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What a strange, strange time it’s been … and still is, as businesses around the world crawl out from under the dark, 18-month-long cloud that has been COVID-19 and its subsequent recovery period. There’s no playbook for how to bounce back, including what to expect when you’re a recruiter circa mid to late 2021. 

What is known, however, is that as companies move back towards full staffing levels after pandemic-induced layoffs, there will be intense competition for talent as autumn and the ensuing holiday season approach. Complicating things further are high levels of burnout that have impacted workers since the spring 2020 shutdown. Significant numbers of employees have or will be leaving their jobs as a result, and recruiters need to consider their needs. 

Burnout: It’s on the Rise 

According to the market research firm Ipsos, one in four employees plan to quit their jobs post-pandemic – and the majority cite burnout as the reason why. This allows recruiters to scoop up more talent, but be sensitive to this scenario as you do so. 

  • As defined by the World Health Organization, burnout is “feelings of energy depletion or exhaustion; increased mental distance from one’s job, or feelings of negativism or cynicism related to one’s job; and decreased professional efficacy.” 
  • Factors contributing to burnout include unmanageable workloads, lack of role clarity, and lack of communication and support from managers. These issues rose to the surface as companies everywhere went remote virtually overnight last March. According to a study by Monster, 69 percent of employees reported burnout while working from home during Covid-19. 

After leaving a job due to burnout, employees are not about to dive back into anything even remotely similar. So as you recruit, acknowledge burnout for what it is, and take steps to make sure your company and the roles you seek to fill are burnout risk-free.  

  • Focus on work-life balance and wellness, and build a culture that shows you really care about your people. Avoid these red flags: sending emails outside of normal work hours, lack of flexibility in scheduling calls and interviews, and lengthy recruitment times.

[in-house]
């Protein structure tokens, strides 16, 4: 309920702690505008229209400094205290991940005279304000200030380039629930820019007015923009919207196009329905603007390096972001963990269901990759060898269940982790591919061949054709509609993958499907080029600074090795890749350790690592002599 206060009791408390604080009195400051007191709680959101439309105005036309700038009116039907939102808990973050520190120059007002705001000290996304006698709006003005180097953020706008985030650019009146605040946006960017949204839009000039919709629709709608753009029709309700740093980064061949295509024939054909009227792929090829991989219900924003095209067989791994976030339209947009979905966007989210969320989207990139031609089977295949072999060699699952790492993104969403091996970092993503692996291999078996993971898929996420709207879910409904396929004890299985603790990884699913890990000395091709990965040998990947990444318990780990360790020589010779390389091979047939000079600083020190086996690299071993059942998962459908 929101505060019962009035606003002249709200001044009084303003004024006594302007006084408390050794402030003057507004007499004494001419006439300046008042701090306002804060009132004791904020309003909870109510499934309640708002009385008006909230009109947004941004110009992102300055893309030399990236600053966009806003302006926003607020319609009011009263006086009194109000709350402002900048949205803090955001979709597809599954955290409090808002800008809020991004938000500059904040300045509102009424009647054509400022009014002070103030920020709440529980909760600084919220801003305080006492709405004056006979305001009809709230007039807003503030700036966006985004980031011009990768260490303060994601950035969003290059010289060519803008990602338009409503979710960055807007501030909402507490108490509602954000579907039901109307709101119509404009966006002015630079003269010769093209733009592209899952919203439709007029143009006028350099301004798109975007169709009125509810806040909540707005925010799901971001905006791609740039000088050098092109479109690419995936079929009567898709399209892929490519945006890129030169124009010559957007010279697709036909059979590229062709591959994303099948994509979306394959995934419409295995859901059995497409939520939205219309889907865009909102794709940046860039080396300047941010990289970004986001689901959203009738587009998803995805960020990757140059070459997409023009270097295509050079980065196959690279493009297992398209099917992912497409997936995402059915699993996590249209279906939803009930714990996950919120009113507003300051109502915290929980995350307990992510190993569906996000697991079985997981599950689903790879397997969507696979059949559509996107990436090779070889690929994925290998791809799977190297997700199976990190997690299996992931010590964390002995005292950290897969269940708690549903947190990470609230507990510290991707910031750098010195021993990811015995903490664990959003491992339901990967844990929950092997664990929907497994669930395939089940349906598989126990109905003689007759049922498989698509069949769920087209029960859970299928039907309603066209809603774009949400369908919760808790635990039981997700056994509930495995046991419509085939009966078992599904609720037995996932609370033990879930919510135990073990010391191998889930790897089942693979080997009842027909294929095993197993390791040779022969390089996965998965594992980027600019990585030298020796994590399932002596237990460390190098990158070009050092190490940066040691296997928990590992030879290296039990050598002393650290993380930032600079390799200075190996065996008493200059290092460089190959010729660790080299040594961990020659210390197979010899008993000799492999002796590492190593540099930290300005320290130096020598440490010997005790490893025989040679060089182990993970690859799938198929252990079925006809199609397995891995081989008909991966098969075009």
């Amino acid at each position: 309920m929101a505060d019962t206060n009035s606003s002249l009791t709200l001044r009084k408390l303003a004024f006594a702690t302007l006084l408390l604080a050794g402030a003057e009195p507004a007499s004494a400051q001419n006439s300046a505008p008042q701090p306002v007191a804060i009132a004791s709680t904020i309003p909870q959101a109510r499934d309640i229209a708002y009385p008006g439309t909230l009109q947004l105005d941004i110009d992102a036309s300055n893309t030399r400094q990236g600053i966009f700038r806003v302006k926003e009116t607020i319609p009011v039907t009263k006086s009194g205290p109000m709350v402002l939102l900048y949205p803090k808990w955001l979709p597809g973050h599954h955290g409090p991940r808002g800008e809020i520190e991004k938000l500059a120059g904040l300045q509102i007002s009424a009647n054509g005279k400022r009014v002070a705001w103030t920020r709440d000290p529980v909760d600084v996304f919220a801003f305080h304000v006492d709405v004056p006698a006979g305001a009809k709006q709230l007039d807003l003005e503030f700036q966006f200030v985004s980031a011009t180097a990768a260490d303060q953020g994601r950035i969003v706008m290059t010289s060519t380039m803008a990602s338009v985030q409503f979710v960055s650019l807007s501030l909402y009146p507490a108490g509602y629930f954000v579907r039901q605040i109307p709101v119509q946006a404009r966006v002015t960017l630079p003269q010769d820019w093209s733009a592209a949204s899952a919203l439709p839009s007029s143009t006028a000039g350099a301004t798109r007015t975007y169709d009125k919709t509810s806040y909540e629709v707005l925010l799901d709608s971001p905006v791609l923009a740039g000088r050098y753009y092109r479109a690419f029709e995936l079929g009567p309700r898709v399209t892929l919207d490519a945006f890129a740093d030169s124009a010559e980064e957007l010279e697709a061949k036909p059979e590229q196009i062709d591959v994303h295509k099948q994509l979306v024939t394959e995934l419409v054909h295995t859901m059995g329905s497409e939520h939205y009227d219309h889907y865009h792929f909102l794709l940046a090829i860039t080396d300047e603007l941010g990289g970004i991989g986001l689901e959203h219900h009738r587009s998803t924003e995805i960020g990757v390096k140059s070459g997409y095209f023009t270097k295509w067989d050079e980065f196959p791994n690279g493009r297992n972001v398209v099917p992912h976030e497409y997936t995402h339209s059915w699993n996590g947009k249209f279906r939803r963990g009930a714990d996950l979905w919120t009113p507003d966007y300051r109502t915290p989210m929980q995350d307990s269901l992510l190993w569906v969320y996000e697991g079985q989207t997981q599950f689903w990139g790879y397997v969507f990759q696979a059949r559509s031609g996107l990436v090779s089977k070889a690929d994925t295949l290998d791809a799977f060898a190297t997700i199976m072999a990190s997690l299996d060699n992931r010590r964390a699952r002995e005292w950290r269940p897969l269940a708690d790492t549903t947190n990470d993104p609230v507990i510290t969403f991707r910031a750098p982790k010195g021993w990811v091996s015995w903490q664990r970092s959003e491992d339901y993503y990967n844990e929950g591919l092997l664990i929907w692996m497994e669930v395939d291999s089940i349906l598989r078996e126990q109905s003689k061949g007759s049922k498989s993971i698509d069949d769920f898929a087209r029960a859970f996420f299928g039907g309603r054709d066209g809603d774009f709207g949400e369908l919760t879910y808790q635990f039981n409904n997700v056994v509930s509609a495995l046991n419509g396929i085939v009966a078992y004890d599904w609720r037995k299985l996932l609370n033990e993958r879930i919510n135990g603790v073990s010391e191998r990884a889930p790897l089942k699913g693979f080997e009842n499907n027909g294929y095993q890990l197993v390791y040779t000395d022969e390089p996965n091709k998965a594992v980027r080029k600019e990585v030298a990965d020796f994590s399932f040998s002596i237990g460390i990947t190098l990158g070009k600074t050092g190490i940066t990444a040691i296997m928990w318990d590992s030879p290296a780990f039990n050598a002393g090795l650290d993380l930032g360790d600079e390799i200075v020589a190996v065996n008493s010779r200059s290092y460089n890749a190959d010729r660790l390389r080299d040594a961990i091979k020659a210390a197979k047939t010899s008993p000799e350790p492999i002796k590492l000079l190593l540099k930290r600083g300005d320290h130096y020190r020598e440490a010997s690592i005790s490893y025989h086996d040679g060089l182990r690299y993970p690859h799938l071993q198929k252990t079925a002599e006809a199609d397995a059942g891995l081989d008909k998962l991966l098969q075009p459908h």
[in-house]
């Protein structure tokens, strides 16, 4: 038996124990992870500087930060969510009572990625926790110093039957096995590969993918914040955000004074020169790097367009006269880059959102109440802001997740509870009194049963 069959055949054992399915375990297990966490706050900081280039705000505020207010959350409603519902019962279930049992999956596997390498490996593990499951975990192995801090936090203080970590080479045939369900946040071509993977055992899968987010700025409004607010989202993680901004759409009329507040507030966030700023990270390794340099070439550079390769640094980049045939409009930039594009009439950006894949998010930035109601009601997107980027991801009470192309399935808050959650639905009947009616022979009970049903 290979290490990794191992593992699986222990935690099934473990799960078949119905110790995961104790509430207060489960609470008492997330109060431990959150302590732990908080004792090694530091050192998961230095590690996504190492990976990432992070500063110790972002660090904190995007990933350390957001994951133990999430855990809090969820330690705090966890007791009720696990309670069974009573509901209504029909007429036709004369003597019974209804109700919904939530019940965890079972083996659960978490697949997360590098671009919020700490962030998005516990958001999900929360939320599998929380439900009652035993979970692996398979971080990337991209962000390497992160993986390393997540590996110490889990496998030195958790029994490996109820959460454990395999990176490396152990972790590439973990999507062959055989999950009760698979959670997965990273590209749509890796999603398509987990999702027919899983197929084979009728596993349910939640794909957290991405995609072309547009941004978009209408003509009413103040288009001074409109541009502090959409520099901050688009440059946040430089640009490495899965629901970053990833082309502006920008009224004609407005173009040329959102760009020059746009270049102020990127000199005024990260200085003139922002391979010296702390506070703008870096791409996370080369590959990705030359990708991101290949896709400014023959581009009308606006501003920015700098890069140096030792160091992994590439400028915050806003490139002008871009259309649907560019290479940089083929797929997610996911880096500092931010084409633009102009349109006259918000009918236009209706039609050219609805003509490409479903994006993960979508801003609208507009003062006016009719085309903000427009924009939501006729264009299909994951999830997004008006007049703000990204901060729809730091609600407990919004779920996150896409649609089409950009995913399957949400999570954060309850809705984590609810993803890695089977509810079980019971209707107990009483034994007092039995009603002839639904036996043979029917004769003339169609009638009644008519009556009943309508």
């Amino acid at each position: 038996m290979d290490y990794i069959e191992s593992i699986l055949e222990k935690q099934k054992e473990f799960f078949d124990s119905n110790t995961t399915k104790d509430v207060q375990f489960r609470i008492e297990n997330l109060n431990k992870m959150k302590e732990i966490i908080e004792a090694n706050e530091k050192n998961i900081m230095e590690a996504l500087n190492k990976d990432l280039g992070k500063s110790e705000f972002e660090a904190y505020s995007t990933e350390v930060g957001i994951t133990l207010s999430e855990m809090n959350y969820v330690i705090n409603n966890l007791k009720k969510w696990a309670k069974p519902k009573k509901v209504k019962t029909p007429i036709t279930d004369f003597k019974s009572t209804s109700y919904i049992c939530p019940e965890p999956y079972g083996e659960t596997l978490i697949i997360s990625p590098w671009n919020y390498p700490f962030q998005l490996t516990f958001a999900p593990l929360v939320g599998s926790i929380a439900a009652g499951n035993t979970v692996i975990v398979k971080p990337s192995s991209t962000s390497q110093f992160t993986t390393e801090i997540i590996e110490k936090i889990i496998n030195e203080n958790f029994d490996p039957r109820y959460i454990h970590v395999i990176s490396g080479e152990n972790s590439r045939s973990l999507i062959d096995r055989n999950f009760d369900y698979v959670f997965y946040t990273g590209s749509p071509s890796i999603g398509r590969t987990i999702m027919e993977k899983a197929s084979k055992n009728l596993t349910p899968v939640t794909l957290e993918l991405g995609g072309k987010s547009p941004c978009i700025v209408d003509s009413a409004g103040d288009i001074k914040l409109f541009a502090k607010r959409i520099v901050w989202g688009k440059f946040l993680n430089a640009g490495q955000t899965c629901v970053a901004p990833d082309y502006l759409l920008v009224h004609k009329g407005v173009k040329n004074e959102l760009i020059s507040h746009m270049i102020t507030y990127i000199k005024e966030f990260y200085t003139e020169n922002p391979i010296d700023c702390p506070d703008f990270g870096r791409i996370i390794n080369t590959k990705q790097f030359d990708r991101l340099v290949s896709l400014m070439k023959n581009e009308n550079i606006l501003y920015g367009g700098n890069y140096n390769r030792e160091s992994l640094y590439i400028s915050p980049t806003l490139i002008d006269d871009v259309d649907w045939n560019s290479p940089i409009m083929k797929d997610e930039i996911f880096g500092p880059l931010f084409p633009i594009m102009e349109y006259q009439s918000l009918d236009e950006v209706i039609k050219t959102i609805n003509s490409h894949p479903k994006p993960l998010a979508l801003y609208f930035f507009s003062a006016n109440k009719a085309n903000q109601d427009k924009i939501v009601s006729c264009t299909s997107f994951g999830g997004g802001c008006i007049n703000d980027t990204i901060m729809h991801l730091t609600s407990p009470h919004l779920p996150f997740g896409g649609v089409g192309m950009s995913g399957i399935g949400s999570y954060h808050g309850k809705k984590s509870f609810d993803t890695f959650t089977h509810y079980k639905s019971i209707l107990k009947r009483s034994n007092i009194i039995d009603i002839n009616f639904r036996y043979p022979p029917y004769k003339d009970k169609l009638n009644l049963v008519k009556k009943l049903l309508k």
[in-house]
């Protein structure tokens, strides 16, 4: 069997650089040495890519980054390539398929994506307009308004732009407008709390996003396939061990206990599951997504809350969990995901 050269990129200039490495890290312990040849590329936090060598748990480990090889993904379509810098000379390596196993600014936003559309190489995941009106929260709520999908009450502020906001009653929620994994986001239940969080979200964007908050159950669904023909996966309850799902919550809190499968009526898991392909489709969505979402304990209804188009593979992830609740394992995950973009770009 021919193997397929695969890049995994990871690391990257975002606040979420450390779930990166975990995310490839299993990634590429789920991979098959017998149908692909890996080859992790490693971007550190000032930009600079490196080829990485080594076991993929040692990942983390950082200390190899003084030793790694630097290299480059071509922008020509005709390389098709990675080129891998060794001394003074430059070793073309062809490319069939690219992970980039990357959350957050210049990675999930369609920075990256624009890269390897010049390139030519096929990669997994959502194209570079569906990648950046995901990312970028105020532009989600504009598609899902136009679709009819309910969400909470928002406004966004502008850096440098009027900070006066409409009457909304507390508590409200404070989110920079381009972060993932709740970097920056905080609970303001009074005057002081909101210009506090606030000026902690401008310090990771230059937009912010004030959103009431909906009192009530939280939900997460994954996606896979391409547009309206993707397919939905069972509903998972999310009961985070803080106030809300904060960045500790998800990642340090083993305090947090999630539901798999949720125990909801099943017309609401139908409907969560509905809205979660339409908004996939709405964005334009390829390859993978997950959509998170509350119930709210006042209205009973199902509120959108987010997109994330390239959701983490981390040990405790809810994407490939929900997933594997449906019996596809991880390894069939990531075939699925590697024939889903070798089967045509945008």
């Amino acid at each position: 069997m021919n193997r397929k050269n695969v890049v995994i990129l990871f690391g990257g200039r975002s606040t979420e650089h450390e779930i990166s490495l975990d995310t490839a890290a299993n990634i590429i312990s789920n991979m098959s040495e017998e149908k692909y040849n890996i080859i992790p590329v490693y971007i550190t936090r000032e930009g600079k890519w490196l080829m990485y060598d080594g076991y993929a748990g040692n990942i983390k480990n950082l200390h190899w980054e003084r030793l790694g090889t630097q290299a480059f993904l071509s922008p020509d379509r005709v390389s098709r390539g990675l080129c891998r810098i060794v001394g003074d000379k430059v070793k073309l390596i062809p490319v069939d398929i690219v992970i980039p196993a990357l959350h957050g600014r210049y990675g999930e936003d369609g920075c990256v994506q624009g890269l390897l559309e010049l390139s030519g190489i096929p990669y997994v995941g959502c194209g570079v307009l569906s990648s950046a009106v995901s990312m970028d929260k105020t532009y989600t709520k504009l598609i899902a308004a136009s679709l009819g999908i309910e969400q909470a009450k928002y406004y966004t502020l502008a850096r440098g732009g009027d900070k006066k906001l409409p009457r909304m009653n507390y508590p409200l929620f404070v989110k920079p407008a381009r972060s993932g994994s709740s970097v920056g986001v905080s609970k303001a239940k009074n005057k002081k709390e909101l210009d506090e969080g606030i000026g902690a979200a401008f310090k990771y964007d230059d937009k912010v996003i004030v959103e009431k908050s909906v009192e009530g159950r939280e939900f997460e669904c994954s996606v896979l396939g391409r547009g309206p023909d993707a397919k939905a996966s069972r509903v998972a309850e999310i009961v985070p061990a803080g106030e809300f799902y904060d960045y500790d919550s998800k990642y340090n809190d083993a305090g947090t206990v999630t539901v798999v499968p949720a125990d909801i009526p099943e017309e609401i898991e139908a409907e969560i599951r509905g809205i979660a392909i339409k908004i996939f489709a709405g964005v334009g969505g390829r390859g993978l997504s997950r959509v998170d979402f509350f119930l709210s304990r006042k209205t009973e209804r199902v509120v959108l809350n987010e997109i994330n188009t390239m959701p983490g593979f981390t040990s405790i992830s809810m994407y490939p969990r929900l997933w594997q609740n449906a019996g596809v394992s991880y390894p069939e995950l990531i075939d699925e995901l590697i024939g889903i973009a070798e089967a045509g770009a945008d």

• Put your job descriptions under a microscope. Analyze them to ensure they’re as specific and crystal clear as possible.  

Competition for Talent: It Hasn’t Gone Away 

What’s new, right? But remember, people had financial cushions with stimulus checks and other government assistance during the pandemic, and they’re not rushing into anything right now. The job has to be just right and meet those all-important life needs: it’s that simple. So, expect competition for desired talent to remain intense. 

  • Optimize the candidate experience – because, in the eyes of an applicant, it reflects the employment experience. If you have a poor hiring process, candidates will expect the same thing if they were to join your team, so they won’t hesitate to go elsewhere. 

Work With the Experts 

And so, the challenges for recruitment professionals continue. For more ideas on how to jump these and other career hurdles as this unprecedented time continues, turn to Search Wizards. Because talent acquisition is all we do. We can share our vast experience, contacts, and knowledge to address whatever issues come your way. Contact us today to learn more.